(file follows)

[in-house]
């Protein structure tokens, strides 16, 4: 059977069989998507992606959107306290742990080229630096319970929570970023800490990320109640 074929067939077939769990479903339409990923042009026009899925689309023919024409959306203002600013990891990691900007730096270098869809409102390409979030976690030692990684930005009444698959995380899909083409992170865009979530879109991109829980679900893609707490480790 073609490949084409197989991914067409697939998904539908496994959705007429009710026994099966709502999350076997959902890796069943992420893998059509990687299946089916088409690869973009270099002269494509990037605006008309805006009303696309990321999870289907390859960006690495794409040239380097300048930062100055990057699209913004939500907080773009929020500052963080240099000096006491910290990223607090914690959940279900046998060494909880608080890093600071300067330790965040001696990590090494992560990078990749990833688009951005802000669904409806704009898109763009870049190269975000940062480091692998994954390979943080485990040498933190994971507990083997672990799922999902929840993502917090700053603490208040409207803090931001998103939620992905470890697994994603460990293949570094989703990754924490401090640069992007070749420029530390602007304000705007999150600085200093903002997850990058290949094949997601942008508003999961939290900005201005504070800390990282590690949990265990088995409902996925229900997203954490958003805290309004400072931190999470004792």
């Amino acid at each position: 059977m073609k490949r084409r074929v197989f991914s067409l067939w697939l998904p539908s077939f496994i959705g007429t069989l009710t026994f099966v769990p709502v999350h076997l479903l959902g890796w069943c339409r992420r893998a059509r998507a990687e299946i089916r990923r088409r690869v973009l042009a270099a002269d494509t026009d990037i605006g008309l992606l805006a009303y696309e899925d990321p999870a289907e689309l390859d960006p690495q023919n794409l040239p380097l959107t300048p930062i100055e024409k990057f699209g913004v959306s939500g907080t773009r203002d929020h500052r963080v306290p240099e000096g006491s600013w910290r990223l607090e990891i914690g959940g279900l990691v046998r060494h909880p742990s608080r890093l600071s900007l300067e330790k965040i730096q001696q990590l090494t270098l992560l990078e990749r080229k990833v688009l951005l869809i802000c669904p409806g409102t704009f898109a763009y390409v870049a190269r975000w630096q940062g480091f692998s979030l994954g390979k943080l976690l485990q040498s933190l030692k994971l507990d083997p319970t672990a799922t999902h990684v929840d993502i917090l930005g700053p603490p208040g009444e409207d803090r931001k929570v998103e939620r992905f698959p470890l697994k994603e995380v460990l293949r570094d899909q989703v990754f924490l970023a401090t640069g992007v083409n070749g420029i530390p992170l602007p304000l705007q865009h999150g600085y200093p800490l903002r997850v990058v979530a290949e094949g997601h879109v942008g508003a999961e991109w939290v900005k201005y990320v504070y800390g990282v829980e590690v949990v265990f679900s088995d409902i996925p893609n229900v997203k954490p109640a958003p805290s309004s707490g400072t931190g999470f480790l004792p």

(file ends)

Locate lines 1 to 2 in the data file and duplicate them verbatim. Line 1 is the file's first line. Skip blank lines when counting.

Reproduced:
[in-house]
């Protein structure tokens, strides 16, 4: 059977069989998507992606959107306290742990080229630096319970929570970023800490990320109640 074929067939077939769990479903339409990923042009026009899925689309023919024409959306203002600013990891990691900007730096270098869809409102390409979030976690030692990684930005009444698959995380899909083409992170865009979530879109991109829980679900893609707490480790 073609490949084409197989991914067409697939998904539908496994959705007429009710026994099966709502999350076997959902890796069943992420893998059509990687299946089916088409690869973009270099002269494509990037605006008309805006009303696309990321999870289907390859960006690495794409040239380097300048930062100055990057699209913004939500907080773009929020500052963080240099000096006491910290990223607090914690959940279900046998060494909880608080890093600071300067330790965040001696990590090494992560990078990749990833688009951005802000669904409806704009898109763009870049190269975000940062480091692998994954390979943080485990040498933190994971507990083997672990799922999902929840993502917090700053603490208040409207803090931001998103939620992905470890697994994603460990293949570094989703990754924490401090640069992007070749420029530390602007304000705007999150600085200093903002997850990058290949094949997601942008508003999961939290900005201005504070800390990282590690949990265990088995409902996925229900997203954490958003805290309004400072931190999470004792």